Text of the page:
Modificata: to modify, enhance and evolve, in the continuous pursuit of improving overall performance. That is the ethos of the letter ‘M' when applied to a Ferrari, and this is its story at the House of Maranello
The first Modificata Ferrari was, fittingly, a race car – the 512 M. A development of the 512 S, racing experience led our engineers to introduce new suspension and more powerful brakes. The lighter, more powerful V12 engine featured higher efficiency cylinder heads, and the aerodynamics evolved with sleeker bodywork.
The 512 M took to the track at the end of the 1970 season, racing for the first time at the Zeltweg circuit in Austria. A month later, at the 9 Hours of Kyalami in South, the 512 M took its inaugural victory, proving the merit of the modifications.
The first road-going Ferrari to wear the Modificata moniker was the most highly developed – and rarest – of the Testarossa models. Revealed at the 1994 Paris Motor Show, the F512 M featured faired-in headlights, upgraded braking and suspension systems, and the cabin was more elegant.
Just as with the 512 TR predecessor, the name referred to the 5-litre engine and the number of cylinders, in this case a 180-degree flat-12 – but a lightened crankshaft, titanium alloy conrods and new pistons increased power to 440cv.
A second road-going V12 Ferrari was subjected to the Modificata treatment in 1998, when Ferrari unveiled the 456M GT. A true four-seat coupé, the luxurious 456 GT was the first modern Ferrari to revert to a front engine and rear-wheel drive layout since the 1985 412.
The evolved 456M gained revised suspension, together with delicate alterations to the exquisite design. Detailed changes were made around the radiator grille and indicator lights, as well as to the bonnet and shape of the pop-up headlights.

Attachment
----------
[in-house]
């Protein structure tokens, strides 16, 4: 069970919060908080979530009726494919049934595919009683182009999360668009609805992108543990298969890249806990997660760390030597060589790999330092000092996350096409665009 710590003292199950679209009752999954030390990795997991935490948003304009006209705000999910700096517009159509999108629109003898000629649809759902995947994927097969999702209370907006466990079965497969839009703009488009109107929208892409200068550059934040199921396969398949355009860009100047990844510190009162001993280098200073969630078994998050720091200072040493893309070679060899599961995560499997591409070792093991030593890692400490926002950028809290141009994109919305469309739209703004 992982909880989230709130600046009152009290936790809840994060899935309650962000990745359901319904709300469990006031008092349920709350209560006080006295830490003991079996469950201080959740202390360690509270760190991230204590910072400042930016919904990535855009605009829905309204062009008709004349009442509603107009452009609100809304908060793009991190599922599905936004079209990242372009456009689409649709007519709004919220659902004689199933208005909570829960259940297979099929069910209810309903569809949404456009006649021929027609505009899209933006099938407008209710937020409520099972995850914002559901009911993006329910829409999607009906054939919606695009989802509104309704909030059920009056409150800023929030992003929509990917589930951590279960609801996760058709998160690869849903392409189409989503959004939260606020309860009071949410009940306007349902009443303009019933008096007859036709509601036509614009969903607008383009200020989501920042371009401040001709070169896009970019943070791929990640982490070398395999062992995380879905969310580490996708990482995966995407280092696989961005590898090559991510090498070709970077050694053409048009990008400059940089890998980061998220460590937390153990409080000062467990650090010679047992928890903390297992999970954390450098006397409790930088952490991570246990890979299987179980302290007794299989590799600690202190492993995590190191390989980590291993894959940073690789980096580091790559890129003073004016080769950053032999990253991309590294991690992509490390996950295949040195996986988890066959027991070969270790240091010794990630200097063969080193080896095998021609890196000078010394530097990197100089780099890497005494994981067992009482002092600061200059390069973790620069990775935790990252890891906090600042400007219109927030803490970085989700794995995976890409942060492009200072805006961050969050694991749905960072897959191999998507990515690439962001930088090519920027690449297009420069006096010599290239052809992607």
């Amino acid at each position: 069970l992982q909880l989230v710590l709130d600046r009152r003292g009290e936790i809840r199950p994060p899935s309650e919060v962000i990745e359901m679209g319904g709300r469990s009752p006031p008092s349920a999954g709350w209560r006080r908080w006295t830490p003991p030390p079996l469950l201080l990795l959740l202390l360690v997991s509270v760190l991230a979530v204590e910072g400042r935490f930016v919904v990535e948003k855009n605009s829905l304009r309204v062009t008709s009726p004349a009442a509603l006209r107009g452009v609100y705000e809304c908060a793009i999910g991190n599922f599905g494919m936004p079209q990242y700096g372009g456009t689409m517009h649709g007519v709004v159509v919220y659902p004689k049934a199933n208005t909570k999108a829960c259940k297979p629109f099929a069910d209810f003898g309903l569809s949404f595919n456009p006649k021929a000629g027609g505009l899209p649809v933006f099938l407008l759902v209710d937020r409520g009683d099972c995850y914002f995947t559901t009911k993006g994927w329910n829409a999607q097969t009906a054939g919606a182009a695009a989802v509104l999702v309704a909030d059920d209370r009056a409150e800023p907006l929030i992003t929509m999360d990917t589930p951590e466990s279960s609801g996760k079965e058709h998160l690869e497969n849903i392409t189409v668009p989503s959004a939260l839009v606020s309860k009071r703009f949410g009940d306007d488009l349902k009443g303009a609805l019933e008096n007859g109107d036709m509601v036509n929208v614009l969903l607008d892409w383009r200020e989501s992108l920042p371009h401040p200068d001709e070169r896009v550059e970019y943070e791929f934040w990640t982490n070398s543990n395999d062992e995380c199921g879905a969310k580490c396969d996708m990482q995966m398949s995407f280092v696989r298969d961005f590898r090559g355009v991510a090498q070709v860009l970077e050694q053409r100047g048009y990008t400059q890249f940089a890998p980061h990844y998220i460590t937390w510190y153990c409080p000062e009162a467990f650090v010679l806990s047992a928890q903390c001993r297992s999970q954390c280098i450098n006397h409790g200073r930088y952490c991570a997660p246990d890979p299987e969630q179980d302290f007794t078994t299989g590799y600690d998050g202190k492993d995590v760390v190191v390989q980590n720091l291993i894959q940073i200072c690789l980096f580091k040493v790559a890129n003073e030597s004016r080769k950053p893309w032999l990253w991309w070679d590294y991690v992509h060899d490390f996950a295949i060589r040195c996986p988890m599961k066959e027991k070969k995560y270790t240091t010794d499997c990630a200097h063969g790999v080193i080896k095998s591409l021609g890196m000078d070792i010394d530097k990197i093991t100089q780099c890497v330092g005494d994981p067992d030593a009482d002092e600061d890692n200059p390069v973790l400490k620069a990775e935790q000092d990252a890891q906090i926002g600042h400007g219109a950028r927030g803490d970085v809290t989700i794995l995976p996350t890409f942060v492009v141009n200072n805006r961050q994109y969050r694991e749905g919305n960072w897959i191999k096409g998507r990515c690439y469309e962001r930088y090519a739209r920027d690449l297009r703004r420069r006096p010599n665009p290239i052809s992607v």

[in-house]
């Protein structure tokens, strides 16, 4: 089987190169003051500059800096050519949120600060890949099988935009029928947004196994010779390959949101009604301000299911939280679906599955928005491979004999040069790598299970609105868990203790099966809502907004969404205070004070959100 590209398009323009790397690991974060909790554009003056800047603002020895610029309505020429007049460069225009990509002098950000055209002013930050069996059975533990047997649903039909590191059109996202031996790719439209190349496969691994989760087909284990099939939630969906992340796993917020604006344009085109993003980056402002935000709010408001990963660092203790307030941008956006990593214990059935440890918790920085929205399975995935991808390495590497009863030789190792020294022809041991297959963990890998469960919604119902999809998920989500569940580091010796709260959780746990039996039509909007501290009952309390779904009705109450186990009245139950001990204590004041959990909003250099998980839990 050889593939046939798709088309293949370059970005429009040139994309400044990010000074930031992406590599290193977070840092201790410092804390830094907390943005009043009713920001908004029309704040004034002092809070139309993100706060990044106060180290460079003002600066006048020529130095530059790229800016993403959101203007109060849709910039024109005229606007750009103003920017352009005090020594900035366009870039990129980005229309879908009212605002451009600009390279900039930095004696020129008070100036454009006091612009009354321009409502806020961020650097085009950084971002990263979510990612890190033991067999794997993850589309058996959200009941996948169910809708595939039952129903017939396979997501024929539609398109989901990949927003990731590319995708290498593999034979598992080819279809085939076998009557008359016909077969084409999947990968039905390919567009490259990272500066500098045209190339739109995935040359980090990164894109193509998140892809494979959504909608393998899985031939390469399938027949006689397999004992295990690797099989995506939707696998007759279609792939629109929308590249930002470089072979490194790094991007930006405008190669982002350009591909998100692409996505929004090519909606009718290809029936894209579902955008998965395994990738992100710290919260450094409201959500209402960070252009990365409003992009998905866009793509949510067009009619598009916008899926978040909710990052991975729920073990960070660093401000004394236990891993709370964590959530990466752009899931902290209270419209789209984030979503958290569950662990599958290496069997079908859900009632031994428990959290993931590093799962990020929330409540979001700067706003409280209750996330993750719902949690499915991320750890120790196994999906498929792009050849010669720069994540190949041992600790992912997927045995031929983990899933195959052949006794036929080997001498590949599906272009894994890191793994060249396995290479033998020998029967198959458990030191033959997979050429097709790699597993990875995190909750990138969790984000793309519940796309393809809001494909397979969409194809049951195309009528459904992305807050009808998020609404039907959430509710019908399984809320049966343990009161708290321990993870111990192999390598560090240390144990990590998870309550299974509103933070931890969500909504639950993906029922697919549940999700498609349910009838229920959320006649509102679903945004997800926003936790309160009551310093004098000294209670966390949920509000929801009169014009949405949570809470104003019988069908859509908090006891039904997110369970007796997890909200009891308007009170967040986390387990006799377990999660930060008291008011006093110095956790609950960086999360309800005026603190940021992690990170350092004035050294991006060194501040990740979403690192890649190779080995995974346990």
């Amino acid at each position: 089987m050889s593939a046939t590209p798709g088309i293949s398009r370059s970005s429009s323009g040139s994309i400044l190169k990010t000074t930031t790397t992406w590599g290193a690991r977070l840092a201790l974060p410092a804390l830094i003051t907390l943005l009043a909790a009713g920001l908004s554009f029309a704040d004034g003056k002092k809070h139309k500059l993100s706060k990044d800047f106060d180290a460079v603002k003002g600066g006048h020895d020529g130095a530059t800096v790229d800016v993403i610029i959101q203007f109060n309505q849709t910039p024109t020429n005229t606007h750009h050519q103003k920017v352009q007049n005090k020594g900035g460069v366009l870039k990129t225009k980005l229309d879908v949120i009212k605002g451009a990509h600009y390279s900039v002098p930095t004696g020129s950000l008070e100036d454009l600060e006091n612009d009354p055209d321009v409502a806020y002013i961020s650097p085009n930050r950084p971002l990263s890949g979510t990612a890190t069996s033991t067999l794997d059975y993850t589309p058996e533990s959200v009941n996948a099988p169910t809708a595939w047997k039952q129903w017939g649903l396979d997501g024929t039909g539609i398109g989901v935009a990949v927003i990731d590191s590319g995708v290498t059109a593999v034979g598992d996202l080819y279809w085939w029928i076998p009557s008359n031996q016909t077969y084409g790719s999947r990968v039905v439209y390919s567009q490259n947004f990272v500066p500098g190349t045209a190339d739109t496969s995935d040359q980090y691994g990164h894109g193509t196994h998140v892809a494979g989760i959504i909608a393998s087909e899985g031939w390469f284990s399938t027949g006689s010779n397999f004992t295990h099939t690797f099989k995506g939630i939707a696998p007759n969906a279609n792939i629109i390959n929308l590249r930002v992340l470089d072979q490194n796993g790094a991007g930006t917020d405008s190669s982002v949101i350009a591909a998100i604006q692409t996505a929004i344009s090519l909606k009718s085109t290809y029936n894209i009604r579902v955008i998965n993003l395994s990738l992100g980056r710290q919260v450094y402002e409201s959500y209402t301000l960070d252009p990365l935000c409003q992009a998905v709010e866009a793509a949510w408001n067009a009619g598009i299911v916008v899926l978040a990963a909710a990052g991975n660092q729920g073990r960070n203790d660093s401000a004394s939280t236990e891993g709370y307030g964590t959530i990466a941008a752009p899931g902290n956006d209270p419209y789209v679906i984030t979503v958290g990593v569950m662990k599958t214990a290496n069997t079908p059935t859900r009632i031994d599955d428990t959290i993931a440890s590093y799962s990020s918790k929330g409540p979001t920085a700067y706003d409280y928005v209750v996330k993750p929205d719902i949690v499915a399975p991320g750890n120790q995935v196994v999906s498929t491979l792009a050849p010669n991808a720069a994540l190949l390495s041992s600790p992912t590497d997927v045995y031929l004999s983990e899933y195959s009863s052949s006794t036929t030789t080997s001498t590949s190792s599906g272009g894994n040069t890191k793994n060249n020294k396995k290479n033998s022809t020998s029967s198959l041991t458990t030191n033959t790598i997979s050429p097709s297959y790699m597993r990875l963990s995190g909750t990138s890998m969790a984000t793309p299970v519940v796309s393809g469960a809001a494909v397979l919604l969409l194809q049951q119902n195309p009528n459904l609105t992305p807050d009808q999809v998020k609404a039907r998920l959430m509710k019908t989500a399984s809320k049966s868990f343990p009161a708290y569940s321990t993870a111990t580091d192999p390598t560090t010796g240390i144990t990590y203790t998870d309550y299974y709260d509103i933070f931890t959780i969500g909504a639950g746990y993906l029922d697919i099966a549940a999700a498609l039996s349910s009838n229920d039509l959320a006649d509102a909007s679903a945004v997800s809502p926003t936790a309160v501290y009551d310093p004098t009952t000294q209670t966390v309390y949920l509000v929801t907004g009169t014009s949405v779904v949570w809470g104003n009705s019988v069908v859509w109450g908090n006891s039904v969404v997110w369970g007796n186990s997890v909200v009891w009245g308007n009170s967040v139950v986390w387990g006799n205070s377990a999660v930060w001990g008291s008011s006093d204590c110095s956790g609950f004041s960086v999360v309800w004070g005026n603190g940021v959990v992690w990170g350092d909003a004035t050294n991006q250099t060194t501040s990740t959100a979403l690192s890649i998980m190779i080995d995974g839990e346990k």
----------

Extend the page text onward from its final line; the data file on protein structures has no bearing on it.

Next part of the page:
Early in the new millennium, Ferrari presented a V12 front-engined, rear-wheel drive berlinetta with the M moniker. The 575M Maranello was a substantial revision of the 550 Maranello, with the enlarged 5.75-litre engine marking the first time an F1-style gearbox had been used on a road-going Ferrari V12.
The design was altered only to meet the 575M’s technical demands: new intakes at the front improved the aerodynamics, and the air flow was honed around the wheels and underneath the car. A new high-performance adaptive damping system independently controlled all four wheels.
Most recently, and in the past 12 months no less, there have been two Modificata vehicles created by the House of Maranello, showcasing a mindset of constant evolution that comes from motorsport. One is the Portofino M, a 2+ spider with a host of new technical and design features, while the other, the 488 GT Modificata, is designed to excel on track – just as the 512 M did.
The Portofino M, as the legendary ‘M’ suffix suggests, is an evolution of the Ferrari Portofino, and most notable among the revision are an eight-speed dual-clutch gearbox and a five-position Manettino, an absolute first for a Ferrari GT convertible. Power from the twin-turbo engine is increased to 620cv, and the aerodynamic performance is improved while at the same time retaining a harmonious design that is both noble and assertive.
Bringing the Modificata name full circle is the 488 GT Modificata. A limited edition model, it incorporates technology developed for the 488 GT3 and 488 GTE race cars, but transcends the limits imposed by technical and sporting regulations to exploit its full potential. Freed from the FIA Balance of Performance, the twin-turbo V8 now produces in the region of 700cv, while intense development at the Nürburgring Nordschleife sees the carbon fibre body generate over 1000kg of downforce at 230km/h.
That is the history of Modificata so far, but precisely because it stands for the continuous pursuit of improving overall performance, it won’t be the end of the story.